I look at her. I can feel my eyes beseeching.

“He was an actor, Allyson. An actor. They are the worst of the lot.”

“You think the whole thing was an act? Was fake?” I shake my head. “Yesterday wasn’t fake.” My voice is emphatic, though I’m no longer sure who I’m trying to convince.

“I daresay it was real in the moment,” she says, measuring her words. “But men are different from women. Their emotions are capricious. And actors turn it on and turn it right back off.”

“It wasn’t an act,” I repeat, but my argument is losing steam.

“Did you sleep with him?”

For a second, I can still feel him on me. I push the thought away, look at Ms. Foley, nod.

“Then he got what he came for.” Her words are matter-of-fact, but not unkind. “I imagine he never planned on it being more than a one-day fling. That was exactly what he proposed, after all.”

It was. Until it wasn’t. Last night, we declared our feelings for each other. I am about to tell Ms. Foley this. But then I stop cold: Did we declare anything? Or did I just lick some spit on myself?

I think about Willem. Really think about him. What do I actually know about him? Only a handful of facts—how old he is, how tall he is, what he weighs, his nationality, except I don’t even know that because he said his mother wasn’t Dutch. He’s a traveler. A drifter, really. Accidents are the defining force in his life.

I don’t know his birthday. Or his favorite color, or favorite book, or favorite type of music. Or if he had a pet growing up. I don’t know if he ever broke a bone. Or how he got the scar on his foot or why he hasn’t been home in so long. I don’t even know his last name! And that’s still more than he has on me. He doesn’t even know my first name!

In this ugly little café, without the romantic gleam of Paris turning everything rose-colored pretty, I begin to see things as they truly are: Willem invited me to Paris for one day. He never promised me anything more. Last night, he’d even tried to send me home. He knew Lulu wasn’t my real name, and he made absolutely no attempt to ever find out who I really was. When I’d mentioned texting or emailing him the picture of the two of us, he’d cleverly refused to give out his contact details.

And it wasn’t like he’d lied. He said he’d fallen in love many times, but had never been in love. He’d offered it up about himself. I think of the girls on the train, Céline, the models, the girl at the café. And that was just in a single day together. How many of us were out there? And rather than accept my lot and enjoy my one day and move on, I’d dug in my heels. I’d told him I was in love with him. That I wanted to take care of him. I’d begged for another day, assumed he wanted it too. But he never answered me. He never actually said yes.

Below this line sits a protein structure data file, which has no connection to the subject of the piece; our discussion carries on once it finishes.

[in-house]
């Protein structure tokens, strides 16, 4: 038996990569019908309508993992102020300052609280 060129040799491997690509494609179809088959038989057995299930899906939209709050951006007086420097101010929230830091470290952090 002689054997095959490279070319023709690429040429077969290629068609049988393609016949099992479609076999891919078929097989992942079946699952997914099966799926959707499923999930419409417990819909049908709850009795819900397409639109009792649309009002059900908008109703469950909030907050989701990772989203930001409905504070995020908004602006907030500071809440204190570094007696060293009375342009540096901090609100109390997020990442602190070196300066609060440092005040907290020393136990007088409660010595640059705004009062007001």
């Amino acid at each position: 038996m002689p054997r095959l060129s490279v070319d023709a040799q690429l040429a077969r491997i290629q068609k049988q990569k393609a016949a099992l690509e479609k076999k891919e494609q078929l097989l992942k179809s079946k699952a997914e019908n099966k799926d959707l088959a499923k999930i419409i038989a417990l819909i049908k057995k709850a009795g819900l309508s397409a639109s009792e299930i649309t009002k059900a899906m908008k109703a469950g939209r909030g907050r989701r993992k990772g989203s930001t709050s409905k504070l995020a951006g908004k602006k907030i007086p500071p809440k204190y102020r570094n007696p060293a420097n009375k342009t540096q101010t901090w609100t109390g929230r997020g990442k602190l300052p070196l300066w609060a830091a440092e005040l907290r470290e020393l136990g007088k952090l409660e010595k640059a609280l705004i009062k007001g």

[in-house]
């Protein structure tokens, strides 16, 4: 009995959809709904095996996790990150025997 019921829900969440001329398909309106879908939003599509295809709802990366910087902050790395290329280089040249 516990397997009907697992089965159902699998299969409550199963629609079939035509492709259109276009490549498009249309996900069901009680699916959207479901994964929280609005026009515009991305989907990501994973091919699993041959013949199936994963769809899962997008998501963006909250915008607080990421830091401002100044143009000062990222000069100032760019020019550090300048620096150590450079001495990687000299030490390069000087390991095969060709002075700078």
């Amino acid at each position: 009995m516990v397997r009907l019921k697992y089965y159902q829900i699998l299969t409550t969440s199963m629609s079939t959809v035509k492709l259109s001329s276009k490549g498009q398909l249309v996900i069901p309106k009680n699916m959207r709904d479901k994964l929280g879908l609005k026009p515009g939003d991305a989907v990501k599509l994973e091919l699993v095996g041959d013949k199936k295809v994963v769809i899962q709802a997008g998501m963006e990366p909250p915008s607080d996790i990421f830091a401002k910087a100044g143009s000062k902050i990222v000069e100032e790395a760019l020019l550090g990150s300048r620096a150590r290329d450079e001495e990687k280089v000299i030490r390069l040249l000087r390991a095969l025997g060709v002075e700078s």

Oh, my God! It all makes sense now. How could I have been so naïve? Fall in love? In a day? Everything from yesterday, it was all fake. All an illusion. As reality crystallizes into place, the shame and humiliation make me so sick, I feel dizzy. I cradle my head in my hands.

Ms. Foley reaches out to pat my head. “There, there, dear. Let it out. Predictable, yes, but still brutal. He could have at least seen you off at the train station, waved you away and then never called again. A bit more civilized.” She squeezes my hand. “This too shall pass.” She pauses, leans in closer. “What happened to your neck, dear?”

My hand flies up to my neck. The bandage has come off, and the scabby cut is starting to itch. “Nothing,” I say. “It was an . . . ” I’m about to say accident, but I stop myself. “A tree.”

“And where’s your lovely watch?” she asks.

I look down at my wrist. I see my birthmark, ugly, naked, blaring. I yank down my sweater sleeve to cover it. “He has it.”

She clucks her tongue. “They’ll do that, sometimes. Take things as a sort of trophy. Like serial killers.” She takes a final slurp of her tea. “Now, shall we take you to Melanie?”

I hand Ms. Foley the scrap of paper with Veronica’s address, and she pulls out a London A–Z book to chart our way. I fall asleep on the Tube, my tears wrung out, the blankness of exhaustion the only comfort I have now. Ms. Foley shakes me awake at Veronica’s stop and leads me to the redbricked Victorian house where her flat is.

Melanie comes bounding to the door, already dressed up for tonight’s trip to the theater. Her face is lit up with anticipation, waiting to hear a really good story. But then she sees Ms. Foley, and her expression skids. Without knowing anything, she knows everything: She bid Lulu farewell at the train station yesterday, and it’s Allyson being returned to her like damaged goods. She gives the slightest of nods, as if none of this surprises her. Then she kicks off her heels and opens her arms to me, and when I step into them, the humiliation and heartbreak bring me to my knees. Melanie sinks to the ground alongside me, her arms hugging me tight. Behind me, I hear Ms. Foley’s retreating footsteps. I let her leave without saying a word. I don’t thank her. And I already know that I never will, and that is wrong considering the great kindness she’s done me. But if I am to survive, I can never, ever visit this day again.


One Year




Allyson. Allyson. Are you there?”

I pull the pillow over my head and scrunch my eyes shut, faking sleep.

The key turns in the lock as my roommate Kali pushes open the door. “I wish you wouldn’t lock the door when you are here. And I know you’re not asleep. You’re just playing dead. Like Buster.”

Buster is Kali’s dog. A Lhasa apso. She has pictures of him among the dozens tacked up on the wall. She told me all about Buster last July when we had our initial howdy-roommate phone call. Back then, I thought Buster sounded cute, and I found it quirky that Kali was named for her home state, and the way she talked—as if she were punching her words somehow—seemed sweet.